It took a lot of effort to get through The Fractal Prince because the author, Hannu Rajaniemi, gives the reader nothing. I appreciate his assumption that the reader is a smart person with strong deductive abilities; however, a lot of his concepts aren’t identifiable by context clues alone.
On the night of January 1st, the Mummers’ Fancy Brigades are my favorite thing in the world. Feathers! Glitter! Choreography! Also, a bedazzled Darth Vader head on a tank is the best thing I’ve seen today.
The rain forest must weep for their slaughtered cousins that provided the paper for this crime against the written word.
I’m a little in love with Anika Duncan. An Arctic airship pilot from Nigeria, she is clever, rational, and a fighter. Anika Duncan will take down anyone who screws with the people she cares about, wether it’s a lone goon or a global conglomerate.
Han and Leia. Spock and Uhura. Fred and Laliari in GalaxyQuest. If you loved their moments, then you’ll probably enjoy science fiction romance. (Also, win a free book!)
John Carter has a sense of humor about itself. It knows its job is to be swashbucklingly outrageous and it delivers. Everything about it is a throwback to a simpler time when an afternoon at the movies was, in itself, an adventure.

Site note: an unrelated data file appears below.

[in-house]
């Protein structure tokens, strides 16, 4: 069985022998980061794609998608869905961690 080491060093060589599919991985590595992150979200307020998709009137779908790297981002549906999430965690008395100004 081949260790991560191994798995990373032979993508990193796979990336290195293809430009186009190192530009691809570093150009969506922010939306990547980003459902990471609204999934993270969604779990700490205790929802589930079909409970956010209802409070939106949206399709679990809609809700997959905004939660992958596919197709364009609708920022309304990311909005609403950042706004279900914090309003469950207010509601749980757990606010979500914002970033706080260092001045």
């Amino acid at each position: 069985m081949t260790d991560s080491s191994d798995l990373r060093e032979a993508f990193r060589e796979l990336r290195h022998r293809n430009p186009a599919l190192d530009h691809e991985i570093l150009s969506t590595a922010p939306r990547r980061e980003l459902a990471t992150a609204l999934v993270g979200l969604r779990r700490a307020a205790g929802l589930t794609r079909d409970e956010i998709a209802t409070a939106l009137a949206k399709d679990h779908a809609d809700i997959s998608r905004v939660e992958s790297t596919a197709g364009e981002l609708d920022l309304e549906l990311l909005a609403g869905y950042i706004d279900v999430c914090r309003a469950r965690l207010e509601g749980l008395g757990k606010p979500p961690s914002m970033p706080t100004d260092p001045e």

Reading this novel is pretty much like reading my own book journal peppered with fantasies of limited witchcraft.
Somehow, I keep on getting the second book in a series for review. Previously, it was “Rise of the Iron Moon” by Stephen Hunt. Each time I’m presented with the second book I’m aware of the risk jumping in on a story already in progress. I don’t know the characters, I don’t know the world, […]
You know that conversation you had at Denny’s at 3AM in college? Maybe it was a Village Inn. Definitely not an IHOP because IHOP doesn’t have the right atmosphere for those sorts of world moving conversations that happen at 3AM. It takes just the right ratio of greasy table to crappy food to bad attitude waitress to facilitate this kind of discussion. And IHOP’s Belgian waffles are too good to be part of that equation. They’re universe displacing, those things.
This book is like that conversation. Only not stupid.